‘Polluter pays’ fines increased

The government has removed the cap on fines for civil offences that the Environment Agency and Natural England can impose on operators, including land managers.  It has said, in a bid to reassure farmers, that fines are just one of a number of tools, including advice and grants, that can be used to deal with pollution incidents.  It also said that penalties will be proportionate to the degree of environmental harm and the operator’s ability to pay.

Dry June puts pressure on soils in England

There was below average rainfall in most catchments in England in June.  Soils remain drier than would be expected for the time of year although river flows, groundwater levels and reservoir stocks are normal or higher than expected for the time of year.  Rainfall in July is projected to be slightly above average although there is an increased chance of heatwaves from July to September.

Six nature recovery schemes announced in England

The schemes cover 176,000 hectares, so large areas, and have received £7.6m of funding from Defra to boost wildlife recovery and improve their resilience to climate change.  The areas are East of Eden, Cumbria; The Lost Wetlands, Cheshire to Lancashire; Tees Estuary, Northumbria; Surrey Heathlands; Bradford and South Pennines, Yorkshire and North Lincolnshire; and Seaford to Eastbourne, Sussex and Kent.  They are multi-partnership collaborative projects, which will involve local land managers.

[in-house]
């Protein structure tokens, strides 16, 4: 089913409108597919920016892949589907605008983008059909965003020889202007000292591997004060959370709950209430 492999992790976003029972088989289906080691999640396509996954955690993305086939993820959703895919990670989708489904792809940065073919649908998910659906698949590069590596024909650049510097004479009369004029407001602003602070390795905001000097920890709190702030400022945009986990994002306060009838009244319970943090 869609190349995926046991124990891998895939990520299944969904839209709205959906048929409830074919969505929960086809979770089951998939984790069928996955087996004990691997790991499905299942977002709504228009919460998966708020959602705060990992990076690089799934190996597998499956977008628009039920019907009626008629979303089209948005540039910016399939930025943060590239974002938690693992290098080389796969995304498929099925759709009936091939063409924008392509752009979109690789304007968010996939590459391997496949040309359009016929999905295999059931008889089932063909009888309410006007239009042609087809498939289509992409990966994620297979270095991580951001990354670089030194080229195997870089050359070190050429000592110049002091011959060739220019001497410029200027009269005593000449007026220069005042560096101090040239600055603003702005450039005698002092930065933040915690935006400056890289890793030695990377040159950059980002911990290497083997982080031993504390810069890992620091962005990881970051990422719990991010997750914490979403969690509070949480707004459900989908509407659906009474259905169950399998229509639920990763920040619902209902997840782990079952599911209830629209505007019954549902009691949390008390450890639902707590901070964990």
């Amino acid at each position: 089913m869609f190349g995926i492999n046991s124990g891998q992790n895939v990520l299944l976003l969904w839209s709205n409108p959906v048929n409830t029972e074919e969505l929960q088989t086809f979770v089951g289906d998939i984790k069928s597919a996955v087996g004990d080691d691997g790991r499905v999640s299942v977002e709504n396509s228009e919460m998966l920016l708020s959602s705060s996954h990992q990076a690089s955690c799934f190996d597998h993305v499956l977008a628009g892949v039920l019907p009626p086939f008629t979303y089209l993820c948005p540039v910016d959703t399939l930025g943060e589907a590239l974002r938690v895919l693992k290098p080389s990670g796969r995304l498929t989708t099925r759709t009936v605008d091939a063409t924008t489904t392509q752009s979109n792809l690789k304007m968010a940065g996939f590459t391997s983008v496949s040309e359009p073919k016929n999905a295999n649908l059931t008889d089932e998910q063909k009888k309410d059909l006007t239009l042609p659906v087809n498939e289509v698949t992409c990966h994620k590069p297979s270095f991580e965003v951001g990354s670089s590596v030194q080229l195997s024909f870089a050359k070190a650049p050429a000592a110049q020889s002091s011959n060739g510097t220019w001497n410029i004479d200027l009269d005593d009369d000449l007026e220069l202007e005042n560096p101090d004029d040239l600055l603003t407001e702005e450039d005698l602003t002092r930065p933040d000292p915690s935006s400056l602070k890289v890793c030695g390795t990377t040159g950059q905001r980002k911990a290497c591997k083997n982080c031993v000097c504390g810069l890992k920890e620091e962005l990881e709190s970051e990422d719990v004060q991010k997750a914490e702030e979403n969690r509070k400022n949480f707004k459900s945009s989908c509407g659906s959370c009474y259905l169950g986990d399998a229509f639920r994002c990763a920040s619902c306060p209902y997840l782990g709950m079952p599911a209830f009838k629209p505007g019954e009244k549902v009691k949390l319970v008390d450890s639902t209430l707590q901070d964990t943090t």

Over half of renters say that they are finding it difficult to make their housing payments

This compares with one in three mortgage holders, according to a YouGov poll.  The same poll found that 54% of renters said that their landlord had increased their rent in the last 12 months, with the increase at 9%.

Temporary campsites allowed for up to 60 days under permitted development right changes in England

The change allows the campsites to open for up to 60 days in any calendar year, with up to 50 pitches and any moveable structure reasonably necessary for this purpose.  The new right does not apply to scheduled monument sites, SSSIs or sites of listed buildings and does allow caravans (although campervans and motorhomes are allowed).  Landowners must notify their local planning authority in writing before using the rights and provide a site plan with details of toilets and waste disposal facilities.